Emcee brings puns, laughter to All-University Sing stage

All-University SING 2011 Saturday evening, Feb. 26, 2011, at Waco Hall. File Photo
All-University SING 2011 Saturday evening, Feb. 26, 2011, at Waco Hall.
File Photo
By Kat Worrall

He’s a three-time champion of All-University Sing. He’s a seven-time veteran of emceeing and, yes, he’s the guy who always shows Halloween pictures of his kids at Pigskin Revue. Alumnus Dr. Blair Browning, associate professor in the communications department, might have attended more Sings than any other Baylor alumni, but Browning still loves cheering on many of his students by hosting the event each year.

Browning has been Sing’s master of ceremonies for seven years now. He was a member of Phi Gamma Delta as a student and competed in Sing in 1993, 1994 and 1995.

“We won my sophomore, junior and senior years, and then what would have been my fifth year, but I went for four and a half so I can’t say it was all me because they won after I graduated,” Browning said.

Twenty years have passed, but Browning is still on stage — though performing a different role.

He said one of his favorite things about Sing is that it’s a Baylor tradition that connects Baylor students across generations.

“The fact that it’s been around for so long — people could be on the same stage where their grandparents were doing the same thing,” he said.

After receiving his master’s at Baylor in 1999, Browning began teaching and later earned a Ph.D. at Texas A&M University. In 2008, he replaced the former host Pete Coutler, another Baylor alumnus who lived in California.

“I think they had decided they wanted someone with more of a campus presence who knew students and was out and about on campus, so they asked me if I would like to do it,” Browning said.

He throws in one-liners in between acts during the show, often teasers about the upcoming act’s theme, but said his goal is to be an “upbeat, supportive personality” and keep the show moving.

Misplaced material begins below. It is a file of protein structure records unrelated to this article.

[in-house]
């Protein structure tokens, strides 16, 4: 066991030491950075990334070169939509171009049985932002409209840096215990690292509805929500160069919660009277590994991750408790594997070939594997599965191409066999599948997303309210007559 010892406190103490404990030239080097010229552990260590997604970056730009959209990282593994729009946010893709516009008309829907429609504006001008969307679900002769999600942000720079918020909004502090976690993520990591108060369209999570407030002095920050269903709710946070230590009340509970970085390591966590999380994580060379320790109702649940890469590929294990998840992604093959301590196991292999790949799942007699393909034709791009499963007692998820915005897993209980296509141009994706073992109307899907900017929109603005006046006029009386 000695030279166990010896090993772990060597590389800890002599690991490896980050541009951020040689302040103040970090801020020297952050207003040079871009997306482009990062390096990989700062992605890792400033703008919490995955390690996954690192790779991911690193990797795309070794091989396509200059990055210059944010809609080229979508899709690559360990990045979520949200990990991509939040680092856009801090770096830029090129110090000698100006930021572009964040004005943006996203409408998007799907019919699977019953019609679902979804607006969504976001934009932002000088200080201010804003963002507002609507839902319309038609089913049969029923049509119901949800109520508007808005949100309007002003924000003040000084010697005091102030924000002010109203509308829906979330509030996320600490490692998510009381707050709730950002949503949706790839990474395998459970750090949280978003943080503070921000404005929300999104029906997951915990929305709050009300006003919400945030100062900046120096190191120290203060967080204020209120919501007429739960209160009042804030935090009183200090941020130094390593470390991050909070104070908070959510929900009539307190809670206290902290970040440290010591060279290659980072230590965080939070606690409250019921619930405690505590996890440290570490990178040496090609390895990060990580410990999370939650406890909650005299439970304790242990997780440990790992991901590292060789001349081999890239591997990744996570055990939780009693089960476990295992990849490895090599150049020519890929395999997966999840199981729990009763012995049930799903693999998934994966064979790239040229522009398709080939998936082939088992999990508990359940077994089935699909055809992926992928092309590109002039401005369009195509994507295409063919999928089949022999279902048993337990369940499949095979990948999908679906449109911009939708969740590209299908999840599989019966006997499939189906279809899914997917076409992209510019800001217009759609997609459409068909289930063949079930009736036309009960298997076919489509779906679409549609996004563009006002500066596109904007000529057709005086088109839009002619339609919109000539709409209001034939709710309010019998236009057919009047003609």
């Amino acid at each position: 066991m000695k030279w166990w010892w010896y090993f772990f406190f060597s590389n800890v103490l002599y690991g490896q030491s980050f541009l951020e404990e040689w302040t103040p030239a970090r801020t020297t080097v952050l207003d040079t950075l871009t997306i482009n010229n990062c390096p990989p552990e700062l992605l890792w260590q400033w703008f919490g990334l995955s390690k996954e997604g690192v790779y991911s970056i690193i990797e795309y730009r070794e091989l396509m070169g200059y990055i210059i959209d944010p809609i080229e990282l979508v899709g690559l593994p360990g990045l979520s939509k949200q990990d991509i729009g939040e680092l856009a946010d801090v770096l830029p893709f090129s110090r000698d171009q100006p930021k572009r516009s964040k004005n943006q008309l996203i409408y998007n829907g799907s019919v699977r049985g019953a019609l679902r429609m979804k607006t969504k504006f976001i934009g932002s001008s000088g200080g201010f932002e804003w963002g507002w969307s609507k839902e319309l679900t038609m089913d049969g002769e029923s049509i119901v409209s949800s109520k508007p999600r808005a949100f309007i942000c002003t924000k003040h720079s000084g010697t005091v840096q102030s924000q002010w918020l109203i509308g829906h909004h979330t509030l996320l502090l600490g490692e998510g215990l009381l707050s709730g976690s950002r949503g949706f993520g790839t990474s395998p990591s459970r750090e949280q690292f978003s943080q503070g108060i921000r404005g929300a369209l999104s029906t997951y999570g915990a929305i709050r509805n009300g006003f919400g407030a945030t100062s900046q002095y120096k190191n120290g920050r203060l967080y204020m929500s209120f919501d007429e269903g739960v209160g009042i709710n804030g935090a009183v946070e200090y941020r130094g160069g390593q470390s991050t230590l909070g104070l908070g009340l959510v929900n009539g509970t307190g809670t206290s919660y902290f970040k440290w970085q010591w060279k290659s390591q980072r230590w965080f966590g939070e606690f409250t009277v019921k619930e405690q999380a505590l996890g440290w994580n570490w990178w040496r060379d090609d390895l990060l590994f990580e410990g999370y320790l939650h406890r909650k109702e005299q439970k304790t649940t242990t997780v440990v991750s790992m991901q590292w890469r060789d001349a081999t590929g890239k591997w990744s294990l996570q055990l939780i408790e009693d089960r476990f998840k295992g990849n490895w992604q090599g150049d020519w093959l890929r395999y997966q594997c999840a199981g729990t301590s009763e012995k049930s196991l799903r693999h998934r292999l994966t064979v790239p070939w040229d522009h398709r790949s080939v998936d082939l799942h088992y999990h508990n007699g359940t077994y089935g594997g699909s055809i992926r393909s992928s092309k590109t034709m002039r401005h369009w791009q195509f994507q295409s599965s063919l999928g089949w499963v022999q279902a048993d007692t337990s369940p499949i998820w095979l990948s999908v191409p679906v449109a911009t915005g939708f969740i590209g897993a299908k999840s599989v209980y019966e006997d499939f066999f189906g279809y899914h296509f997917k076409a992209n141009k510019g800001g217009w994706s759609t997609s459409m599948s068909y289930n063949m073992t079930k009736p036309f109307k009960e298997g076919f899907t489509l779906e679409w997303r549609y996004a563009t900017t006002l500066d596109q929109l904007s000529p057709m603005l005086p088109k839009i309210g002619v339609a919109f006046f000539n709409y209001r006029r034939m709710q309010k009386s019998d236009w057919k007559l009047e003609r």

“Someone said to move once, after I think I said something like, ‘I need a few more funny lines,’ and they said, ‘No one is there for you!’” Browning said. “It was a little humbling and it hurt a little bit, but it’s exactly right. I’m there to be an upbeat facilitator and I’m there to make sure this thing, which is already a pretty time-intensive ordeal, keeps flowing.”

With Sing’s diverse crowd, Browning’s jokes have to be “down the middle,” he said, but he doesn’t feel the need to do stand-up comedy throughout the performance.

“That was one of the funny lines last year,” Browning said. “Someone tweeted something like, ‘Emcee #notfunny,’ and I said, ‘I’m not trying to be funny! I could kill it up here if I wanted to!’”

While Browning said he enjoys the spotlight and does not get nervous, the six performance nights give him room to throw out any jokes that fell flat and play around with new ideas. During Pigskin 2013, Browning had a special guest come on stage and help.

“I said, ‘I’m going to need an understudy here – I need somebody who could step in a pressure situation. Nick Florence?’” Browning said.